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Sentiment analysis: Why it's necessary and how it improves CX

Sentiment analysis tools are essential to detect and understand customer feelings. Companies that use these tools to understand how customers feel can use it to improve CX.

Sentiment analysis tools generate insights into how companies can enhance the customer experience and improve customer service.

Sentiment analysis is an application of natural language processing (NLP) that reveals the emotional states in human speech or text -- in this case, the speech and text that customers generate. Businesses can use machine-learning-based sentiment analysis software to examine this speech and text for positive or negative sentiment about the brand. With this information, companies have an opportunity to respond meaningfully -- and with greater empathy. The aim is to improve the customer relationship and enhance customer loyalty.

Customer interactions with organizations aren't the only source of this expressive text. Companies can also obtain customer sentiment by mining social media. Social media monitoring produces significant amounts of data for NLP analysis. Social media sentiment can be just as important in crafting empathy for the customer as direct interaction.

When the organization determines how to detect positive and negative sentiment in customer expressions, it can improve its interactions with the customer. By exploring historical data on customer interaction and experience, the company can predict future customer actions and behaviors, and work toward making those actions and behaviors positive.

Why sentiment analysis is necessary

Sentiment analysis can improve customer loyalty and retention through better service outcomes and customer experience.

For example, a customer makes a support request through email or chat. The NLP machine learning model generates an algorithm that performs sentiment analysis of the text from the customer's email or chat session. The algorithm detects the customer's emotional state. In this scenario, the customer feels agitation. Business rules related to this emotional state set the customer service agent up for the appropriate response. In this case, immediate upgrade of the support request to highest priority and prompts for a customer service representative to make immediate direct contact. Finally, the service representative's awareness of the customer's emotional state results in a more empathetic response than a standard one, leading to a satisfying resolution of the issue and improvement in the customer relationship.

This scenario, simple though it may seem, shows how effectively sentiment analysis can improve customer outcomes. It's an example of augmented intelligence, where the NLP assists human performance. In this case, the customer service representative partners with machine learning software in pursuit of a more empathetic exchange with another person.

This scenario is just one of many; and sentiment analysis isn't just a tool that businesses apply to customer interactions. It's also a resource for brand management in social media.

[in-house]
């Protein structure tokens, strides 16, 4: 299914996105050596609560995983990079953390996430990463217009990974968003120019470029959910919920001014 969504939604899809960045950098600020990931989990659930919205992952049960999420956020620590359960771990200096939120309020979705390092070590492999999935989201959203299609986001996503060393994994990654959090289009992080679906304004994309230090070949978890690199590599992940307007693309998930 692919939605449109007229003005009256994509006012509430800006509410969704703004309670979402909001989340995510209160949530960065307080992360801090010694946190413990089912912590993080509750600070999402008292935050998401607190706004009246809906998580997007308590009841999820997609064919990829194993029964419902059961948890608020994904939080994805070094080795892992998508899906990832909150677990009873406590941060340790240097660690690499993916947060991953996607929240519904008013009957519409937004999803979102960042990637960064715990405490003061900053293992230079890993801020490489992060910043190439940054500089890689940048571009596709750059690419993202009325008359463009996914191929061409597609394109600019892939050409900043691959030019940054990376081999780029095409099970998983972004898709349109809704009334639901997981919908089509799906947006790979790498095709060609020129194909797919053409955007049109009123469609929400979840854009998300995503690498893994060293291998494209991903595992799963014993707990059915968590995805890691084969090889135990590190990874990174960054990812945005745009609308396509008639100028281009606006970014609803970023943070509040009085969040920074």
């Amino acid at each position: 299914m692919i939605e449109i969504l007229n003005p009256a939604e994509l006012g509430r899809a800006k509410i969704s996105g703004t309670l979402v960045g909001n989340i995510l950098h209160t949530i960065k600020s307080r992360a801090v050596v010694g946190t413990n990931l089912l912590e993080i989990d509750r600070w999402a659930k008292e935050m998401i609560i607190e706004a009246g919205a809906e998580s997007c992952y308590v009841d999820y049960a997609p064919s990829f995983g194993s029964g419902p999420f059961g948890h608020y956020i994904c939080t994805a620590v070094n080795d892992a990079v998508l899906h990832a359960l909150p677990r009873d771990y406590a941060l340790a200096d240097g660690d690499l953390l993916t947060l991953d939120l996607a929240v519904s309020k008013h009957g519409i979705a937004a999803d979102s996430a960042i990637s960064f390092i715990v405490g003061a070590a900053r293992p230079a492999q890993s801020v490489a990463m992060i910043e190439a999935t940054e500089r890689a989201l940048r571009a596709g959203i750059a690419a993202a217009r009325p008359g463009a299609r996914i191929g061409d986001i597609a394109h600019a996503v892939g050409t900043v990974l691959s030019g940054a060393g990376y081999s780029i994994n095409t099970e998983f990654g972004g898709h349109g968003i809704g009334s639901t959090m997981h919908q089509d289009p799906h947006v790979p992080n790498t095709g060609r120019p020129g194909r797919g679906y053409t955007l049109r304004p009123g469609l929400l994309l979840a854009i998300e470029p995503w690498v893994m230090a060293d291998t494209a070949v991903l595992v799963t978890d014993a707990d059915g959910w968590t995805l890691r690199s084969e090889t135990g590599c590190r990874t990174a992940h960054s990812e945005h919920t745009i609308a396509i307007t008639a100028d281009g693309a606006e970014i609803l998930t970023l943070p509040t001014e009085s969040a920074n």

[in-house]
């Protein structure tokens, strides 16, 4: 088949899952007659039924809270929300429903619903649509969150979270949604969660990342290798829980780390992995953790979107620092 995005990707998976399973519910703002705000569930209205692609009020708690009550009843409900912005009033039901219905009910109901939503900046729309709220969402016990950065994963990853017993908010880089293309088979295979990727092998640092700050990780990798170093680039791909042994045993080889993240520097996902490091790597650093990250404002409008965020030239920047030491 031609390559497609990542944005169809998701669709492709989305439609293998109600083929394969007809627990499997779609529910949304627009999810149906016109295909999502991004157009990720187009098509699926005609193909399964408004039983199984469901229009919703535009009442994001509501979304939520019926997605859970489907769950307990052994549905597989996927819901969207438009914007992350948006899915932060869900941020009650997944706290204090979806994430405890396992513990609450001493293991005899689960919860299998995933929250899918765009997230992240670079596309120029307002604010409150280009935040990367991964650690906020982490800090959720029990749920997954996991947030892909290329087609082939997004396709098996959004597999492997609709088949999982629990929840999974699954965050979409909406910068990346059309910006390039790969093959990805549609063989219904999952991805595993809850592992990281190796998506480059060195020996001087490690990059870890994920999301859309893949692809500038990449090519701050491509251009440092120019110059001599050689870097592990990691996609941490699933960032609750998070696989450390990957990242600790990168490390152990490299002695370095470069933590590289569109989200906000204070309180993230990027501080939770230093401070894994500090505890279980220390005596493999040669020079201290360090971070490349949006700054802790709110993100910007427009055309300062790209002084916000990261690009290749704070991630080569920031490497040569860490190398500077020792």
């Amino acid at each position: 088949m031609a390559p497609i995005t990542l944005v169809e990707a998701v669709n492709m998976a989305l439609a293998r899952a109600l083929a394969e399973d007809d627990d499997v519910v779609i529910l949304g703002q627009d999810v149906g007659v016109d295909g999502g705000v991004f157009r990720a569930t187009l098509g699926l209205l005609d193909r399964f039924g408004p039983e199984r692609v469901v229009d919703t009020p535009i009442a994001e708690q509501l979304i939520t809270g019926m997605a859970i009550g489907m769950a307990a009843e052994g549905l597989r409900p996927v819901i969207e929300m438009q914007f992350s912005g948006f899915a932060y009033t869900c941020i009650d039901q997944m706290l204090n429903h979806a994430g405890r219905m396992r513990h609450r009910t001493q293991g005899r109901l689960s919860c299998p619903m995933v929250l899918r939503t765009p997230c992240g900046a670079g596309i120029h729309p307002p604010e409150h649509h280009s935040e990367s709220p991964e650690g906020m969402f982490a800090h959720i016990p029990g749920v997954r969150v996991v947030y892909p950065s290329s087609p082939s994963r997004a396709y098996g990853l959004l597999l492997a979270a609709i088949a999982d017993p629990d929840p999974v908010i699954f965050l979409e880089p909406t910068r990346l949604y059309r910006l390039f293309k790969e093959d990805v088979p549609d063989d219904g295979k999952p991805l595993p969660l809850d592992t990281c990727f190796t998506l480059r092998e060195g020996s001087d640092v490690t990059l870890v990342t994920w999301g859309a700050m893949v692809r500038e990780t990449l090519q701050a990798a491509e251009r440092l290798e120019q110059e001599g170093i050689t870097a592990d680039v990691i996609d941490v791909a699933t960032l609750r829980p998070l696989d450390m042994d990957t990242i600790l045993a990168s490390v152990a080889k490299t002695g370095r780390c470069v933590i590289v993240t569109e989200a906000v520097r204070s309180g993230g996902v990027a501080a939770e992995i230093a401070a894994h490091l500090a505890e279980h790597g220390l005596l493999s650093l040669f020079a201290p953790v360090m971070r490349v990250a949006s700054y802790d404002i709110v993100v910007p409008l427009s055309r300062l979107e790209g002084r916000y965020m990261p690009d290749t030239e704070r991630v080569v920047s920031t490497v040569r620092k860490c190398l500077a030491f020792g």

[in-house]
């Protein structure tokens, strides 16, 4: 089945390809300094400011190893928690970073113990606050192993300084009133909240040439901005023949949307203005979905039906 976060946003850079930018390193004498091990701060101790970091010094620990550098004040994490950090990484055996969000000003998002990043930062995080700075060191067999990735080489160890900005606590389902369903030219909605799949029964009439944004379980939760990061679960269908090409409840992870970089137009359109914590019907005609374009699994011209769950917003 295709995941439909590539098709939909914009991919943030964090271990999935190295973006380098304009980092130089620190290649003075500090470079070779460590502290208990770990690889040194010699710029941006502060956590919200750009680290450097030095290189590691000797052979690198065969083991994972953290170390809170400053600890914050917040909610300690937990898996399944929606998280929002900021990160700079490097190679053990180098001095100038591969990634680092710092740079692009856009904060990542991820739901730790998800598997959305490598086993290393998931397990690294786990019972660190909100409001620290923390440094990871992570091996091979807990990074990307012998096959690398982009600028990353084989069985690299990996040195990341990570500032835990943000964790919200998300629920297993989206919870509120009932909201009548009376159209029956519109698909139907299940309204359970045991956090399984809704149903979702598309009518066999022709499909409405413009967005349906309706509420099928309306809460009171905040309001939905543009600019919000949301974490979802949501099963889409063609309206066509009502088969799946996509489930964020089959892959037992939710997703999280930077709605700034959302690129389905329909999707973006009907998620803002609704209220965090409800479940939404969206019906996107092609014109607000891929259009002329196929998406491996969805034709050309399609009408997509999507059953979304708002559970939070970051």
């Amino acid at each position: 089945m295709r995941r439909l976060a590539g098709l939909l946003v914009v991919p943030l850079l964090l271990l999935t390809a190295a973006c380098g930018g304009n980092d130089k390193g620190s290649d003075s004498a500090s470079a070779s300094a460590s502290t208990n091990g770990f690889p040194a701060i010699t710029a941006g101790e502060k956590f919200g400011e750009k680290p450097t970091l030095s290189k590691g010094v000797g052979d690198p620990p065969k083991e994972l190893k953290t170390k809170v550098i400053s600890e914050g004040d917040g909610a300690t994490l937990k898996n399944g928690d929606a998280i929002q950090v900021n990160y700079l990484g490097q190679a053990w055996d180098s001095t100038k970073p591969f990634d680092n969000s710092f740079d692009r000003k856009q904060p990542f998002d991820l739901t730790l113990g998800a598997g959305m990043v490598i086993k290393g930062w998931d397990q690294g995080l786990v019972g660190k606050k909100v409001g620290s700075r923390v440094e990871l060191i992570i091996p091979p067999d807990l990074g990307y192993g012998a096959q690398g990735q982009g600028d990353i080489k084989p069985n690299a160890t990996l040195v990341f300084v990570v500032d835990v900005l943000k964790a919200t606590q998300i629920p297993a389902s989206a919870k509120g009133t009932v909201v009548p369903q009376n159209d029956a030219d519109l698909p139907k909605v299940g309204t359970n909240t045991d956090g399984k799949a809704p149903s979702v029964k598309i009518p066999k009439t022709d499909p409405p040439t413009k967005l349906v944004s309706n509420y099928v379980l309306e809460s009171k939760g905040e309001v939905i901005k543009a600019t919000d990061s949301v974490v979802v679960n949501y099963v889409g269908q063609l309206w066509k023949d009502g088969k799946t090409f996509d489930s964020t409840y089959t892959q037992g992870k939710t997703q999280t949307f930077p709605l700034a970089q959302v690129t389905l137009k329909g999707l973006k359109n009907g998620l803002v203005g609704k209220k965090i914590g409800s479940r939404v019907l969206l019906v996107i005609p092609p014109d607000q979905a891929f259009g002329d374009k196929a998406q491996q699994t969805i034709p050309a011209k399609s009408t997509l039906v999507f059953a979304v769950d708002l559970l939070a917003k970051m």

Customer sentiment can improve customer loyalty and retention by improving service outcomes and enhancing the customer experience.

The importance of customer sentiment extends to what positive or negative sentiment the customer expresses, not just directly to the organization, but to other customers as well. People commonly share their feelings about a brand's products or services, whether they are positive or negative, on social media. If a customer likes or dislikes a product or service that a brand offers, they may post a comment about it -- and those comments can add up. Such posts amount to a snapshot of customer experience that is, in many ways, more accurate than what a customer survey can obtain.

This is where social media monitoring comes in. By mining the comments that customers post about the brand, the sentiment analytics tool can surface social media sentiments for natural language processing, yielding insights. This activity can result in more focused, empathetic responses to customers.

Sentiment analysis tool options

There are numerous steps to incorporate sentiment analysis for business success, but the most essential is selecting the right software.

Which sentiment analysis software is best for any particular organization depends on how the company will use it. A company that focuses exclusively on doing sentiment analysis to bolster the empathetic responses of customer service personnel might choose one tool, while a company interested in social media monitoring and mining that data for customer sentiment might choose a different one. Another business might be interested in combining this sentiment data to guide future product development, and would choose a different sentiment analysis tool.

Here are five sentiment analysis tools that demonstrate how different options are better suited for particular application scenarios. These tools are not in a ranked order. 

  1. Talkwalker. This tool is sensitive to emotional nuance; it can detect sarcasm, for instance. It also can detect trends in external data from a given market, making it possible to compare brand performance against other brands.